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Surfboard washed away in Hawaii miraculously turns up in the Philippines two years later

Extended sun exposure had turned the board yellowish in color, and the fishermen who found it initially mistook it to be from the wreckage of a boat.

Surfboard washed away in Hawaii miraculously turns up in the Philippines two years later
Cover Image Source: GoFundMe

Photographer Doug Falter was winding up a long afternoon surfing session on February 3, 2018, at Waimea Bay on the island of Oahu, Hawaii, when a huge wave swept him off his feet. The leash tying him to his beloved sky blue surfboard came off his leg and the board floated away from him while he desperately tried to catch up to it. However, as the sun was starting to set and the sky was turning dark, Falter lost sight of the board — the most expensive board he'd purchased and one attached to a plethora of fond memories.


"The leash just came undone, but the board was not damaged. It just floated away out of my reach. The ocean current just took it away and I couldn't catch up to it because the waves were just too big," Falter told VICE. "I was upset, bummed because that board meant a lot to me... I surfed really big waves with it and I surfed on a day of a well known big surf contest here in Hawaii." Unwilling to let go of hope, he posted photos of the big wave board on social media and handed out posters to local fishermen in hopes that they could somehow retrieve the board.



"Within the first two months, I was pretty sure that someone was gonna find it on the beach and research it and see my name and contact the [surfboard] shaper or myself and someone [would just come] around finding me, but somehow it did not happen," he said. "I just waited and waited and nothing came about." Little did he know at the time that that’s exactly what happened to his board. Well, almost exactly. Instead of local fishermen, the fishermen who found the board were more than 8,000km (4,970 miles) away, in Sarangani Bay, Philippines.



And instead of a couple of months, about two years had passed before they came across the Falter's surfboard. Extended sun exposure had turned it yellowish in color and the fishermen initially thought it was from the wreckage of a boat. They eventually sold the board to Giovanne Branzuela, a teacher at a public middle school on a neighboring island, who had to move to the island to teach, and left his children in Davao City. "At first, the fisherman did not want to sell it to me, until he agreed to sell for PHP2,000 ($40)," Branzuela revealed.



He took an interest in surfing when he saw the board and out of curiosity decided to look up the name that was printed on the surfboard. The name "Lyle Carlson" was written in the middle of an elephant design and Branzuela soon discovered that Carlson was known for shaping iconic big wave surfboards in Hawaii. When the men got in touch with each other, Carlson confirmed that the board was one of his creations and also notified Falter that a guy had found his missing surfboard somewhere in the Philippines.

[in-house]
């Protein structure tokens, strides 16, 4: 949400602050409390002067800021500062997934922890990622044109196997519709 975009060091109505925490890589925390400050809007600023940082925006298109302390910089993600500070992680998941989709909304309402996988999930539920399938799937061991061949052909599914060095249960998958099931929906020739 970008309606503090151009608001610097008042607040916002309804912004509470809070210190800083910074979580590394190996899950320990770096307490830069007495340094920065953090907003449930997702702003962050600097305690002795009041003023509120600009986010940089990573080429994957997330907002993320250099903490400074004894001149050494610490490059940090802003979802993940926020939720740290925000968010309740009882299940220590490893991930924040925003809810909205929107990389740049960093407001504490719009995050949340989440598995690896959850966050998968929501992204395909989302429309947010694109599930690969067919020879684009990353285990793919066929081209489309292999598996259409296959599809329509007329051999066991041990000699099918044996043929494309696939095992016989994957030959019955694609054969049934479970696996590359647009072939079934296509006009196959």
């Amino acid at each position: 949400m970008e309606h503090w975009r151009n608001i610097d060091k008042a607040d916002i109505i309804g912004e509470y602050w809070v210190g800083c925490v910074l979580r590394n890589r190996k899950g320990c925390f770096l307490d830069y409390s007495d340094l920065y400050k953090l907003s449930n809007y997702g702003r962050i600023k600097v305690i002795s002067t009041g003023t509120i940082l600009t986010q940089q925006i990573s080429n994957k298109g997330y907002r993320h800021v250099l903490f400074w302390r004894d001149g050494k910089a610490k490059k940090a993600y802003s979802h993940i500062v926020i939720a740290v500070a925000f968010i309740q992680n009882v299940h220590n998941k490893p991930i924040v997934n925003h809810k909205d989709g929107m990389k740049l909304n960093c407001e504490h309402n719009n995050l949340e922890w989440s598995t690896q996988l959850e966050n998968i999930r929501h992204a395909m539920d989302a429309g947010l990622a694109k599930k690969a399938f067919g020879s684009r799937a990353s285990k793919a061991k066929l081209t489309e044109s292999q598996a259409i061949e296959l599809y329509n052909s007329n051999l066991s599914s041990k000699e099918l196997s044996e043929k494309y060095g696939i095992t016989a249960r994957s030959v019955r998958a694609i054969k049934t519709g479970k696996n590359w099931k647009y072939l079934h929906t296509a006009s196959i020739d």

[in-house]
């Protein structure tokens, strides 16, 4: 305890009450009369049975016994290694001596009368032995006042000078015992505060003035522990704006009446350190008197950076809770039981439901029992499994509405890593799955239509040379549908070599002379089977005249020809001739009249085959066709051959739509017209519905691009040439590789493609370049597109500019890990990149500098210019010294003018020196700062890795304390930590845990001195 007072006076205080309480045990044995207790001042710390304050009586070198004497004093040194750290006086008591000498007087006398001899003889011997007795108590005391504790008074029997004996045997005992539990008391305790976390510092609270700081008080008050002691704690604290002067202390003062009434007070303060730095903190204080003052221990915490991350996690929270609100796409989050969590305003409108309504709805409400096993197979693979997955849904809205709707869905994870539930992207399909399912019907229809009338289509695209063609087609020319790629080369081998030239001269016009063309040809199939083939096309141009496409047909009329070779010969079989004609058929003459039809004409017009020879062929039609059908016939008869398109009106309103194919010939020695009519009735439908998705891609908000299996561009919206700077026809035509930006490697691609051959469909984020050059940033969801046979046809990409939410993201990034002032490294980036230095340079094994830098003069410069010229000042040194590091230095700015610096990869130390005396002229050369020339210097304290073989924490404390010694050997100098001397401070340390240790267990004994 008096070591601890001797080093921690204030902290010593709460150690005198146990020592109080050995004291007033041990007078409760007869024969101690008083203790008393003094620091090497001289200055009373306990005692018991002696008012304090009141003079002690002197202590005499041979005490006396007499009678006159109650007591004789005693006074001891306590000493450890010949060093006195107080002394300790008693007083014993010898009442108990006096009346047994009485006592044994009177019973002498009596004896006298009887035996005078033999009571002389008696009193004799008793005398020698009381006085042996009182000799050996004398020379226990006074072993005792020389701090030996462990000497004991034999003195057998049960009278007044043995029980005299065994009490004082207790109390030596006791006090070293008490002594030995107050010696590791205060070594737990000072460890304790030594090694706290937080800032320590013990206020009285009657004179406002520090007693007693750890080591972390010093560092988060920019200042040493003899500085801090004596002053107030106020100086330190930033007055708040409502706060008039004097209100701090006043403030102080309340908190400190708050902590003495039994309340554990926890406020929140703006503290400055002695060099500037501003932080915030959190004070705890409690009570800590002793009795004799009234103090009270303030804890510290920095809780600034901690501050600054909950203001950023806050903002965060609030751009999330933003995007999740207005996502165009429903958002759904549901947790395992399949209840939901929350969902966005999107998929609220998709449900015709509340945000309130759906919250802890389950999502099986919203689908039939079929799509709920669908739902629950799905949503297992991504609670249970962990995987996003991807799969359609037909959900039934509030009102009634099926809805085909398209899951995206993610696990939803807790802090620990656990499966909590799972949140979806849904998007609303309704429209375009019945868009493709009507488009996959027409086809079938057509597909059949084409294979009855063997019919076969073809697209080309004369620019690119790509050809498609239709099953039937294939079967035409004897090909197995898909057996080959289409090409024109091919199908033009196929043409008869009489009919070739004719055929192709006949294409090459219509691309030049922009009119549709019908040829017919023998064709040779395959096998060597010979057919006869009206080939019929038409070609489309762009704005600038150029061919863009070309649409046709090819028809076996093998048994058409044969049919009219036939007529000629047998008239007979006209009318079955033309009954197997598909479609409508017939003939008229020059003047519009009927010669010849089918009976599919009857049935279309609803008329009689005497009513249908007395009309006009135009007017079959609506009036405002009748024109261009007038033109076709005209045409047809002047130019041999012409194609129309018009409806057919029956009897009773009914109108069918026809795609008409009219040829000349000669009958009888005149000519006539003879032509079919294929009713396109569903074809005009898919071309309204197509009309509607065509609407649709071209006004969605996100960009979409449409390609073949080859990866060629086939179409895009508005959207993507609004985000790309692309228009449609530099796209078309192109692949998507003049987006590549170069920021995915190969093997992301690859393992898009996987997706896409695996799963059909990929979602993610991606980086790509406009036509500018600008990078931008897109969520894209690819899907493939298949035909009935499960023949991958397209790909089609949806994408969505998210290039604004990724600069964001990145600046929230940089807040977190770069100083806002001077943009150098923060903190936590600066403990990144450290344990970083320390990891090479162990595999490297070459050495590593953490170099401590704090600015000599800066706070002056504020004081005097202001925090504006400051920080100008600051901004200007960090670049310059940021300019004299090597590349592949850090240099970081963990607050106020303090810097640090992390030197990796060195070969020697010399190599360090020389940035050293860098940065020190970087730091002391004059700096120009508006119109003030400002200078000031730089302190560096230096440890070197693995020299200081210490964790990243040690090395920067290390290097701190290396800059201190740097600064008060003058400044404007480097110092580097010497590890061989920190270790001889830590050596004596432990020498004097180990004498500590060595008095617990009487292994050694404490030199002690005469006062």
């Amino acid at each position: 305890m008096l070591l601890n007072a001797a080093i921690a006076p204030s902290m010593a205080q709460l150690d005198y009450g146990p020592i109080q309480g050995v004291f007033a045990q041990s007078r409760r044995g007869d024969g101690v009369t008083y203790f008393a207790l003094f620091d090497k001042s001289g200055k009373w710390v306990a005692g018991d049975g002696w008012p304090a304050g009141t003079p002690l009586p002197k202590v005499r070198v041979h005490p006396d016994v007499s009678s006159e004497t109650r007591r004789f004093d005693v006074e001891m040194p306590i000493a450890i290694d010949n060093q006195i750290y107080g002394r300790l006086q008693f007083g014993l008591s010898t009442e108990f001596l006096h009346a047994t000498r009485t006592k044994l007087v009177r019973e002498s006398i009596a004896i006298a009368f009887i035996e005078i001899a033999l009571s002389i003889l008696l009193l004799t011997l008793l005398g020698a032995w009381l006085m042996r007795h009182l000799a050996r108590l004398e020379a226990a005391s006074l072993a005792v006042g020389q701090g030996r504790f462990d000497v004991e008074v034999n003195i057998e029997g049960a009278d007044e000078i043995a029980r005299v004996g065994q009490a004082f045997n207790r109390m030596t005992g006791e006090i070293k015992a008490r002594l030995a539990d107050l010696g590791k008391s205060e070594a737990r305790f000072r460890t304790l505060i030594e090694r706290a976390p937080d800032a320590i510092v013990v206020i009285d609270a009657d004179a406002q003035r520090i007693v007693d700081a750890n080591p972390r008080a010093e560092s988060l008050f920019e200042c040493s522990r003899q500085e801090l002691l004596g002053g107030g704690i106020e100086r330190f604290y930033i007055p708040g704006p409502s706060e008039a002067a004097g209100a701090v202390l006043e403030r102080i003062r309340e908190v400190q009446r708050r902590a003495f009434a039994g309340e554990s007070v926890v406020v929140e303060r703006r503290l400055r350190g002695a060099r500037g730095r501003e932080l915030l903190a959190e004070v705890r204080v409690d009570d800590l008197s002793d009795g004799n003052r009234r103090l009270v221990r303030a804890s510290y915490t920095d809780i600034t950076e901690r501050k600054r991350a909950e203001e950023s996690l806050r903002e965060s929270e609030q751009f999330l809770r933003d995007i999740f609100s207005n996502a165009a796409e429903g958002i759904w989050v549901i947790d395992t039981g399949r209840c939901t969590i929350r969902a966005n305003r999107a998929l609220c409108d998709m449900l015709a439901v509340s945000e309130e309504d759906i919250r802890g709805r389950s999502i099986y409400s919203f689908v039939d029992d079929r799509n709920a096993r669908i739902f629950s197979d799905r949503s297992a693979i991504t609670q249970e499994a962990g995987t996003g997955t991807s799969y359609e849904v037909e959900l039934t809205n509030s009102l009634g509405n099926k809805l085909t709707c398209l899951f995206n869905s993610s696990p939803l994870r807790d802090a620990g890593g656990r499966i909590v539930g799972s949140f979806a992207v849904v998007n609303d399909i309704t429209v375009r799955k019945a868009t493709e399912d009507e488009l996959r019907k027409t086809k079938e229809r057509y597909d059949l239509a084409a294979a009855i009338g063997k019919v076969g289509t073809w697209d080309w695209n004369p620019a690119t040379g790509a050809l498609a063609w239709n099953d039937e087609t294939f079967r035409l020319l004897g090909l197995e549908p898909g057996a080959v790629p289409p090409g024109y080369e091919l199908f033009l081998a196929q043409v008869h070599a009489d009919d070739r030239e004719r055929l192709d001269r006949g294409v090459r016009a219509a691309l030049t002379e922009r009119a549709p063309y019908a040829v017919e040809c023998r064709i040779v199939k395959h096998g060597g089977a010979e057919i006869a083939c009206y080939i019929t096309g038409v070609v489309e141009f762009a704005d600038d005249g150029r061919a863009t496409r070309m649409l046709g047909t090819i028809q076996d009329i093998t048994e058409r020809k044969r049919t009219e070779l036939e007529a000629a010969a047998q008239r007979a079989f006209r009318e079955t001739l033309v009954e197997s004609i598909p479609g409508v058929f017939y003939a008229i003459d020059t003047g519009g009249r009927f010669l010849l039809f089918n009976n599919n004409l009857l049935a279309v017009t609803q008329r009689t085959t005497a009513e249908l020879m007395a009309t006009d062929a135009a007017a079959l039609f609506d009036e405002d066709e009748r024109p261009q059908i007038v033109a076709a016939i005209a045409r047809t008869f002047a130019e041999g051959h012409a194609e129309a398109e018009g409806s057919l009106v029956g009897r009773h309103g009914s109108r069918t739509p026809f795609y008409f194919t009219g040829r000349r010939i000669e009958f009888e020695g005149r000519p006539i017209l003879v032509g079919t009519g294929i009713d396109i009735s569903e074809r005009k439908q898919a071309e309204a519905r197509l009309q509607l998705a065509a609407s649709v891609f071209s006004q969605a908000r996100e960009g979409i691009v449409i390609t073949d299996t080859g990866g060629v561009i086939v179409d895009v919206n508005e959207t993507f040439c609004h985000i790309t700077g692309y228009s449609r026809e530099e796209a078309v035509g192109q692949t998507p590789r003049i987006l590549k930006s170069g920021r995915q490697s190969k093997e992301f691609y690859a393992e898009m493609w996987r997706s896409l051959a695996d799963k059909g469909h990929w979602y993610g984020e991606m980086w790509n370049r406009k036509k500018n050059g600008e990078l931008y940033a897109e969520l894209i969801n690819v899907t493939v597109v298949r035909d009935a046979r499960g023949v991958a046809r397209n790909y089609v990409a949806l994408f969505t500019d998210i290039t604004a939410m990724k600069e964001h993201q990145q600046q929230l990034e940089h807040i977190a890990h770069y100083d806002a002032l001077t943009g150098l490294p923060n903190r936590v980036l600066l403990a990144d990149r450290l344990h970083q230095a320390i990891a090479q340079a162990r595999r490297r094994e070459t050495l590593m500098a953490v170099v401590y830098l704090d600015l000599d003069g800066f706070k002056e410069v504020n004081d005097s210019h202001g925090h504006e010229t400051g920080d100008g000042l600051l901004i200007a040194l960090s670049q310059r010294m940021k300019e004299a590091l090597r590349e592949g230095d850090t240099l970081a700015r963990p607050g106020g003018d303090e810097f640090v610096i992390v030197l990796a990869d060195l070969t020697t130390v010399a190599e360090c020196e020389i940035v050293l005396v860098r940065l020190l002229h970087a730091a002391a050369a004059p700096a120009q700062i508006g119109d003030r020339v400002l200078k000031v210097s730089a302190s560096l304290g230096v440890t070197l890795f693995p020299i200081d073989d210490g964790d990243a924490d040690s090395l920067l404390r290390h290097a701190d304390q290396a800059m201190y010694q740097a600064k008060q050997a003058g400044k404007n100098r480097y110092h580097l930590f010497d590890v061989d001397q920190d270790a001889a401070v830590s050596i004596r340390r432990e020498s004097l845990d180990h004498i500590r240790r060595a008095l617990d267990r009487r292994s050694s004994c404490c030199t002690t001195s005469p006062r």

Image Source: GoFundMe

"The way he told me was through an Instagram post. It had a picture of a surfboard. There was just one picture, that was enough for me to believe that it was my board," Falter recounted. "It was a dark picture, it was just part of the board." Carlson shared Branzuela's contact details with Falter and although the teacher responded to his Facebook message, it took him three weeks to send more photos. "It's mind-boggling, it was unimaginable. I thought my board will just deteriorate in the sun and crumble apart and will not make it to anywhere," said Falter. Knowing how important the board is to its original owner, Branzuela offered to return it to Falter.



"When Doug told me his story, I was really moved. I know how important memories are so I said I can send it back to him if he wants it back," said Branzuela. However, since shipping would cost quite a bit, the men realized that it would be easier for Falter to come to Sarangani and get the board himself. The teacher also requested Falter to help him gather reading materials that could entice his students to try surfing. "I think the perfect way to end the story is for me to go there. I think I could get him some boards," said Falter. "I would like to get some funding, some money to buy a couple [of] surfboards, and bring it to him and trade it for mine." Since he's unable to fly out and get his board right away due to the pandemic, the photographer has set up a GoFundMe campaign to buy Branzuela two surfboards and some reading materials for his students. It has raised a little over $1,700 as of Friday.

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